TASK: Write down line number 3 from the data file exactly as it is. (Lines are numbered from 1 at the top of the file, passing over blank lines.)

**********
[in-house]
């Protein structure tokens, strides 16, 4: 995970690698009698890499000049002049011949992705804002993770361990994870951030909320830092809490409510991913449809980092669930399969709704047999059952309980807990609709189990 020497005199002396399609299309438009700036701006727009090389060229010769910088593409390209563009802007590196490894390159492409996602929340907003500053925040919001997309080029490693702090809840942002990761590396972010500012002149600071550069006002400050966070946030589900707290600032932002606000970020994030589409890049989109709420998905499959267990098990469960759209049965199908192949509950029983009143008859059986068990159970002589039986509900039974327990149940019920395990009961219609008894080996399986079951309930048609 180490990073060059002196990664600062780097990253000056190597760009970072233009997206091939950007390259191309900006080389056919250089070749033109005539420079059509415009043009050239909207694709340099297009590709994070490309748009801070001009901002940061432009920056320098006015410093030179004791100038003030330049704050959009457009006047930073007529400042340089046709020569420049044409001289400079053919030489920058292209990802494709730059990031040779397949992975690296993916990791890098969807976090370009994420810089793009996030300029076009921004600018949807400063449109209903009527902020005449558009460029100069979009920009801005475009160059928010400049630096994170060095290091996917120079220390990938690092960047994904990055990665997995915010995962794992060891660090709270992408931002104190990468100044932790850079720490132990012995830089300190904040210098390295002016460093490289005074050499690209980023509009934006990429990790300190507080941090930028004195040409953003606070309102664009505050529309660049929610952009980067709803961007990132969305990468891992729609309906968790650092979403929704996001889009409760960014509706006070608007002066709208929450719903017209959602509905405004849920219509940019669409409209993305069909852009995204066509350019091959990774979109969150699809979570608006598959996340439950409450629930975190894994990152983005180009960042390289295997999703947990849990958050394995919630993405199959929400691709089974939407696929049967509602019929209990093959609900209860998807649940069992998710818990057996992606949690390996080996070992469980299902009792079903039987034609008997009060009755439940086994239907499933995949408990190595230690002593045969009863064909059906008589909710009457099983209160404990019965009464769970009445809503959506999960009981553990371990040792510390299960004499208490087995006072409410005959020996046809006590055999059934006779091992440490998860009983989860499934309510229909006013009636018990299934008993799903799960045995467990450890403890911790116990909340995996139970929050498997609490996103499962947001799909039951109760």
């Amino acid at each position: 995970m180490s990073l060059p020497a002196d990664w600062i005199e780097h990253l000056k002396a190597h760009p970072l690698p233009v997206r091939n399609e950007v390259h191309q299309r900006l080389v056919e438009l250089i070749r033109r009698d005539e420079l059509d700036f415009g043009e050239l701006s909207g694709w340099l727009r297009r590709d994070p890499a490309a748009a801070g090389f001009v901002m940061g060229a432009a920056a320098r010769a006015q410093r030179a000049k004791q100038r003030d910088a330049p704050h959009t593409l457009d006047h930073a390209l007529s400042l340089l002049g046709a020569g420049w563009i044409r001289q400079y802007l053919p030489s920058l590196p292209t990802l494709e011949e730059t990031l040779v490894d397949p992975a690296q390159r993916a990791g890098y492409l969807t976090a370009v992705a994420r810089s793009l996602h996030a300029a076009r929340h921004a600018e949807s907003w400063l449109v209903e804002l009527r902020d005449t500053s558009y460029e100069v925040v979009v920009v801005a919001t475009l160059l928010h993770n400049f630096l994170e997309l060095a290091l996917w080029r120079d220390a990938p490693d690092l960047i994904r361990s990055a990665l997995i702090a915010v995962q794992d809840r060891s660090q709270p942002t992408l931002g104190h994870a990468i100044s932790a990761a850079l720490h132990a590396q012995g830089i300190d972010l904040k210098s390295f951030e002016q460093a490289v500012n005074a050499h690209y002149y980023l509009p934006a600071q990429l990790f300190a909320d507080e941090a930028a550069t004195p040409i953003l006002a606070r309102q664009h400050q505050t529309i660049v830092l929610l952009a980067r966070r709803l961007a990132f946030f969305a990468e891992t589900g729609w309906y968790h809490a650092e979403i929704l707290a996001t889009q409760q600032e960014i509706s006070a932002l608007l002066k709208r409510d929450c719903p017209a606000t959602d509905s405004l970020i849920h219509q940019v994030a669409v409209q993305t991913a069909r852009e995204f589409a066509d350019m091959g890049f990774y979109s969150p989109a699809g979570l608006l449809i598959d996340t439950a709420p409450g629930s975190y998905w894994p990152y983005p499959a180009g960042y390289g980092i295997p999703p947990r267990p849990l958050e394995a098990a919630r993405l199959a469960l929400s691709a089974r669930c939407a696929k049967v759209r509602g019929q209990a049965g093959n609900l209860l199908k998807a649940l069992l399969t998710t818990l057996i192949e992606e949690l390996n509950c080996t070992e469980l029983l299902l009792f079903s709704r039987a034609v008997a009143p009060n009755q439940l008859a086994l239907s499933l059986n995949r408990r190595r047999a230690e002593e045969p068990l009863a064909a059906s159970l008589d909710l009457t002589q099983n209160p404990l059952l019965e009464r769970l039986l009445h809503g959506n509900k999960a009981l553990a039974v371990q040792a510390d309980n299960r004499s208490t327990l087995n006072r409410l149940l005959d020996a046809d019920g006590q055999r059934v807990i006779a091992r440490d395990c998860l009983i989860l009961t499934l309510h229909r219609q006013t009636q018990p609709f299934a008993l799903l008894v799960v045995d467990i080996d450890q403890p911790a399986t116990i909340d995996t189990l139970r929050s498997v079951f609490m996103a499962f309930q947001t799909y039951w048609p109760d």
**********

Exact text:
């Amino acid at each position: 995970m180490s990073l060059p020497a002196d990664w600062i005199e780097h990253l000056k002396a190597h760009p970072l690698p233009v997206r091939n399609e950007v390259h191309q299309r900006l080389v056919e438009l250089i070749r033109r009698d005539e420079l059509d700036f415009g043009e050239l701006s909207g694709w340099l727009r297009r590709d994070p890499a490309a748009a801070g090389f001009v901002m940061g060229a432009a920056a320098r010769a006015q410093r030179a000049k004791q100038r003030d910088a330049p704050h959009t593409l457009d006047h930073a390209l007529s400042l340089l002049g046709a020569g420049w563009i044409r001289q400079y802007l053919p030489s920058l590196p292209t990802l494709e011949e730059t990031l040779v490894d397949p992975a690296q390159r993916a990791g890098y492409l969807t976090a370009v992705a994420r810089s793009l996602h996030a300029a076009r929340h921004a600018e949807s907003w400063l449109v209903e804002l009527r902020d005449t500053s558009y460029e100069v925040v979009v920009v801005a919001t475009l160059l928010h993770n400049f630096l994170e997309l060095a290091l996917w080029r120079d220390a990938p490693d690092l960047i994904r361990s990055a990665l997995i702090a915010v995962q794992d809840r060891s660090q709270p942002t992408l931002g104190h994870a990468i100044s932790a990761a850079l720490h132990a590396q012995g830089i300190d972010l904040k210098s390295f951030e002016q460093a490289v500012n005074a050499h690209y002149y980023l509009p934006a600071q990429l990790f300190a909320d507080e941090a930028a550069t004195p040409i953003l006002a606070r309102q664009h400050q505050t529309i660049v830092l929610l952009a980067r966070r709803l961007a990132f946030f969305a990468e891992t589900g729609w309906y968790h809490a650092e979403i929704l707290a996001t889009q409760q600032e960014i509706s006070a932002l608007l002066k709208r409510d929450c719903p017209a606000t959602d509905s405004l970020i849920h219509q940019v994030a669409v409209q993305t991913a069909r852009e995204f589409a066509d350019m091959g890049f990774y979109s969150p989109a699809g979570l608006l449809i598959d996340t439950a709420p409450g629930s975190y998905w894994p990152y983005p499959a180009g960042y390289g980092i295997p999703p947990r267990p849990l958050e394995a098990a919630r993405l199959a469960l929400s691709a089974r669930c939407a696929k049967v759209r509602g019929q209990a049965g093959n609900l209860l199908k998807a649940l069992l399969t998710t818990l057996i192949e992606e949690l390996n509950c080996t070992e469980l029983l299902l009792f079903s709704r039987a034609v008997a009143p009060n009755q439940l008859a086994l239907s499933l059986n995949r408990r190595r047999a230690e002593e045969p068990l009863a064909a059906s159970l008589d909710l009457t002589q099983n209160p404990l059952l019965e009464r769970l039986l009445h809503g959506n509900k999960a009981l553990a039974v371990q040792a510390d309980n299960r004499s208490t327990l087995n006072r409410l149940l005959d020996a046809d019920g006590q055999r059934v807990i006779a091992r440490d395990c998860l009983i989860l009961t499934l309510h229909r219609q006013t009636q018990p609709f299934a008993l799903l008894v799960v045995d467990i080996d450890q403890p911790a399986t116990i909340d995996t189990l139970r929050s498997v079951f609490m996103a499962f309930q947001t799909y039951w048609p109760d």